I have put of writing up Freedom Park until last, because it's such a polarising monument that is difficult to provide a fair and balanced perspective on.
Well, let's start with the positive. Freedom Park is a long overdue monument to South Africa's indigenous heritage, and from an architectural and aesthetic point of view, it is a beautiful space. It is located on a koppie (little hill) which commands a lovely view over the city and also looks over the highway to the glowering Voortrekker Monument. Its location, 'facing off' against the bastion of Afrikaaner nationalism appears absolutely deliberate, and symbolises the provocative nature of this monument.
The monument was designed by the same architects responsible for the Apartheid Museum (and several other recent museums and monuments) and makes extensive use of natural construction materials which make it impressively sympathetic to its setting. The monument is set amid pretty hills, and one of the high points of the design - and a condition of the environmental authorisation for its construction - is that there be as little disturbance as possible to indigenous vegetation. As a result, it provides a welcome opportunity to appreciate the lovely grassland and shrubs in a safe environment - if you visit in winter, you will catch the aloes in flower, and in summer, the proteas (South Africa's national flower) should be in bloom.
Some of the symbolism employed is very powerful - for example, the Isivivane section, which is a circle of standing stones, representing each of the nine provinces. To quote the website, "these boulders were used to construct the Lesaka – the burial ground where the spirits of those who died in the struggles for humanity and freedom have been laid to rest. To emphasise cleansing and purity, the centre of the Lesaka is shrouded in mist" (see the photo opposite).
Now, onto the nitty gritty. In my personal opinion, whereas the Apartheid Museum has skilfully managed to maintain a delicate balance between historical fact and cultural sensitivity, that same balance is sadly not apparent - at least to me - at Freedom Park
A good example of this would be perhaps the most sensitive part of the monument, the Wall of Names. This series of walls engraved with the names of people who have given their lives in the pursuit of freedom is extremely moving and bears witness to the tragic number of people who died to bring about political change. I was particularly moved by the fact that the names are not organised alphabetically because new victims are being identified all the time, and touched by the fact that many of the pre-20th century casualties (for example, during the earlier colonial period) can be mentioned only by number, race and sometimes gender. Extremely poignant and very well done.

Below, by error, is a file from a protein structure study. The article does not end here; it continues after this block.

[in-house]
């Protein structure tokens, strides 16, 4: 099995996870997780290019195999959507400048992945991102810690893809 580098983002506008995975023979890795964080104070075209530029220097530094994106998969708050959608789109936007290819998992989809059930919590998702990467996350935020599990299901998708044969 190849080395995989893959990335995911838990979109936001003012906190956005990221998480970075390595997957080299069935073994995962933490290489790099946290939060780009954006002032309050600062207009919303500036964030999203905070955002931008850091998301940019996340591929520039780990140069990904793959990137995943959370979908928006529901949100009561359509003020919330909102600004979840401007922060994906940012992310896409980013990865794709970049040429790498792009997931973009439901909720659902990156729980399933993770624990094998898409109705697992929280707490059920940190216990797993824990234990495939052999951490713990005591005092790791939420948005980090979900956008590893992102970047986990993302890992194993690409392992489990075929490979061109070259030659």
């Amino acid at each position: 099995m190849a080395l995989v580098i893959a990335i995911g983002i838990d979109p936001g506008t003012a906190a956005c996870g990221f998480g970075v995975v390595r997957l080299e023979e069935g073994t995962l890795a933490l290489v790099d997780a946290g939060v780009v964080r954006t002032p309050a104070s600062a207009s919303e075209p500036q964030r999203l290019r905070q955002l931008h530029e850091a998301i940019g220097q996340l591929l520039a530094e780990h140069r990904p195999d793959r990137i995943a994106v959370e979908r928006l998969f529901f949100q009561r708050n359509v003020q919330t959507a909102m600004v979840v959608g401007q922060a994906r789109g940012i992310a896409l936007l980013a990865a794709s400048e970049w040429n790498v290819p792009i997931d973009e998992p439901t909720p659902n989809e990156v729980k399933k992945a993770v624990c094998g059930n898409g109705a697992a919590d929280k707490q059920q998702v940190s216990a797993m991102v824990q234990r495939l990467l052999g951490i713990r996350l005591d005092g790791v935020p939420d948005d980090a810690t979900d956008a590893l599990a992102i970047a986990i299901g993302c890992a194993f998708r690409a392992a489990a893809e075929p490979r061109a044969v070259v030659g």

The website explains that the wall commemorates, "those who died during eight conflicts within South Africa’s history: Pre-Colonial Wars, Slavery, Genocide, Wars of Resistance, the South African War, the First World War, the Second World War and the Struggle for Liberation." However, it does not recognise those who fought in the South African Defence Force (SADF) between the founding of the Republic in 1961 and the transition to democracy in 1994. Thus, for example, this excludes those who fought in the Border War in Nambia during the 1980s (many of whom were conscripts, since military service was compulsory for white males, and the punishment for resisting the 'call up' was punitive). Not only whites were involved in this war - there were, for example, a significant number of Coloureds (notably trackers of Khoi San origin) who fought and died in this conflict. However, these casualties were deemed 'inadmissible' by the authority who vets potential candidates for inclusion.